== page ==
Also, case managers who don’t help achieve these goals, don’t climb up in the company.
Workcover insurance companies: incentive programmes and bad faith
These incentive programmes result in what is called (and is recognised in civilised countries) bad faith claims handling. It isn’t necessarily the horrible, instantly recognisable , and so common conduct that we all look for . It is, instead, the day to day swindling of a couple dollars here, and a few more dollars there, over and over again, on claim after claim.
Denial of a small claim, or a small benefit no matter how unfair, rarely results in a serious challenge to the insurance company. Fact is few injured workers can find a lawyer to litigate over a few hundred or even a few thousand dollars.
Also, when you think about it, workcover insurance companies handle many more small workcover claims than large ones. As such, the best opportunity to save millions of dollars is in the area of small claims and benefits, and that is where you will find the most examples of bad faith, as well as some of the most blatant examples.
For example, a workcover insurer denied an injured worker -who broke her leg- a few thousand dollars in medical expenses and benefits. She couldn’t find a lawyer to help her, because her workcover claim was too small to provide much of a fee. (She would not end up with a permanent impairment and as such be eligible for a meager lumpsum, and she also had no negligence case). The injured worker could not bother to go through conciliation. The insurance company made money by denying this injured worker legitimate benefits.
However, take the same injured worker but place her in America or Canada. Undoubtedly she would have found a very civic minded lawyer willing to take the case. After a year of litigation, she would win. In the bad faith litigation that ensued in a very similar case, her lawyer found the insurance company’s incentive plans. They paid bonuses to case managers based directly on reductions in claim/benefit payments. The jury awarded a couple millions in punitive damages.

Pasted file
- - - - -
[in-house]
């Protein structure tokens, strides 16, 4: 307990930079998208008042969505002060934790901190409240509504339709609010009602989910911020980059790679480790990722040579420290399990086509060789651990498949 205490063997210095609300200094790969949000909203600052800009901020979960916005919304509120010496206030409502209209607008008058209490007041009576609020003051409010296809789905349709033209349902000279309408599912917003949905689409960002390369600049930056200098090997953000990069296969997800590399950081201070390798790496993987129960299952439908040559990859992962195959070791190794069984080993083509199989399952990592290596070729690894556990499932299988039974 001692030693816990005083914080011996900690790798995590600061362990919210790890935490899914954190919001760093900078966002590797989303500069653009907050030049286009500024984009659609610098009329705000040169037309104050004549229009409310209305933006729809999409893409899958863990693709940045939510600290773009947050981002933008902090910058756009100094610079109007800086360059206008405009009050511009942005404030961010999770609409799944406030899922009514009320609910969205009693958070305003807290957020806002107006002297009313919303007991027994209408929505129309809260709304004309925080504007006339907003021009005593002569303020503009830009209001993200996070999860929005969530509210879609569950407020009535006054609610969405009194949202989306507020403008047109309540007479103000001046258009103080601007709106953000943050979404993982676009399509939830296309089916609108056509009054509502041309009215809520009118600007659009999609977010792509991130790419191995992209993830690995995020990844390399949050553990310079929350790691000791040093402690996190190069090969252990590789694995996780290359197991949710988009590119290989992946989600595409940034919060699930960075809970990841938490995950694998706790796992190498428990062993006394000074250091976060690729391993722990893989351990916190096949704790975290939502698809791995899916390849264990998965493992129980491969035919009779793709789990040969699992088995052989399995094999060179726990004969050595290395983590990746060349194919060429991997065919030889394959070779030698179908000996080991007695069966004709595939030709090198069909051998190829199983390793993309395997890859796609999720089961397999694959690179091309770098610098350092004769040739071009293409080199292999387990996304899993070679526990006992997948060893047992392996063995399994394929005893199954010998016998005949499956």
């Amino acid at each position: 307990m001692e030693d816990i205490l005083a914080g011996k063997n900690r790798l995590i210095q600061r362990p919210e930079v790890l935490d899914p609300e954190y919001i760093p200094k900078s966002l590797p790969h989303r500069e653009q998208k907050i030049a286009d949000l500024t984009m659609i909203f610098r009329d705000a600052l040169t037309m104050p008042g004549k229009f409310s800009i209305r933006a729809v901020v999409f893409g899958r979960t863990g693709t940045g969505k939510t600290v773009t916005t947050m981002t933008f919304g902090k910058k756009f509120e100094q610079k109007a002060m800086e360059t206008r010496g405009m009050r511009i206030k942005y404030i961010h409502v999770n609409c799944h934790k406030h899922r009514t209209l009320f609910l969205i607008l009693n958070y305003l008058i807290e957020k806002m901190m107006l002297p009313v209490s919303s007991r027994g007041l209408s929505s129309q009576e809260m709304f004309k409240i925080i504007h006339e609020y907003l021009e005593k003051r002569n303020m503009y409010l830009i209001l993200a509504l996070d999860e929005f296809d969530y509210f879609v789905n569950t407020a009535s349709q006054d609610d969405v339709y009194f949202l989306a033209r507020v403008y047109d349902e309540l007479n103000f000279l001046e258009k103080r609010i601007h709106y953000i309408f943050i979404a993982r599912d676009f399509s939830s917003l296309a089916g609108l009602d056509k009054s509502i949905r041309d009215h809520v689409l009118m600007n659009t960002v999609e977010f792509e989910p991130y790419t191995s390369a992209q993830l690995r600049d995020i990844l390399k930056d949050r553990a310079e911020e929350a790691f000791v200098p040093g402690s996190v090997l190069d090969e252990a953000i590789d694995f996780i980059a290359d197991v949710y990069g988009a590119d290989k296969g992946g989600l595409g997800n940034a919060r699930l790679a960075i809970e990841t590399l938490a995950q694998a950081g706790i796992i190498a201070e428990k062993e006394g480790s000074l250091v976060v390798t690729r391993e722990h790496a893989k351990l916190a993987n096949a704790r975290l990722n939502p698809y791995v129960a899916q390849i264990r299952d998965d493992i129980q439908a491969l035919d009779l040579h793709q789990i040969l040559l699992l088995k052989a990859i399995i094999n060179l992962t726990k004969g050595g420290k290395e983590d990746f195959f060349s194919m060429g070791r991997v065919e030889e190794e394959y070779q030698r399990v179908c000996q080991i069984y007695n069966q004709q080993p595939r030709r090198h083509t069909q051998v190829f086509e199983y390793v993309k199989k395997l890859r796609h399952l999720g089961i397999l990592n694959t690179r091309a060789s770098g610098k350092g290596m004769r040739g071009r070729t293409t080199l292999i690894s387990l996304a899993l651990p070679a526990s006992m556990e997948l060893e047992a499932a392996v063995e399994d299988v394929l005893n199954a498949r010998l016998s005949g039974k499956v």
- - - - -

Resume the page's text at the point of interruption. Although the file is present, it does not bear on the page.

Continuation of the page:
In yet another case, a workcover insurer denied payment of $5,000 in medical bills to an injured worker, without any legitimate grounds at all. Again, most claim denials of this kind go unchallenged and the workcover insurer wins automatically. What Australian lawyer would want to litigate a $5,000 case for contingency fees allowed in workcover claim proceedings?
But again, if the injured worker lived in America or Canada, he would have found a lawyer, won the case, and his lawyers would bring a lawsuit against both the workcover insurer and the employer for bad faith. The insurer may have settled. The employer may go to court. The jury again would return a verdict in the millions against the employer for aiding and abetting bad faith.
Most of us wouldn’t look too hard at a dispute involving only a few thousand dollars. That is where we need to change our thinking. And change our insurance contracts! Why? Because we (injured workers and lawyers) are used to handling transactions one at a time. Workcover insurance companies handle thousands of these same transactions everyday. They teach their case managers to handle each similar case in the same way.
If they are denying a particular claim without any reasonable basis, then they are probably handling many other similar workcover claims in the same way. That means a case involving denial of a few hundred dollars might actually be a case involving denial of tens of millions of dollars.
In addition, when you look under the surface, you’ll find that these small(ish) cases often have big agendas behind them, hidden from view. When you reveal the hidden agenda, the little case takes on massive proportions.
Example of an incentive scheme
To show you how workcover insurance incentive programmes work, we have been given selected excerpts from discovery of personnel files obtained in litigation in America against a very prominent insurance company. Whilst the following incentive scheme is from the USA, we do know for sure that our own Australian workcover insurers also have similar incentive programmes.
The facts are simple in this case. The injured worker was in a machinery accident, suffered soft tissue injuries, and submitted her medical bills to her insurer. The insurer hired a “medical review organisation”, who issued a report saying that the actual treatment exceeded what was necessary/reasonable. After that, the workcover insurer denied payment of $1,800 in physiotherapy bills.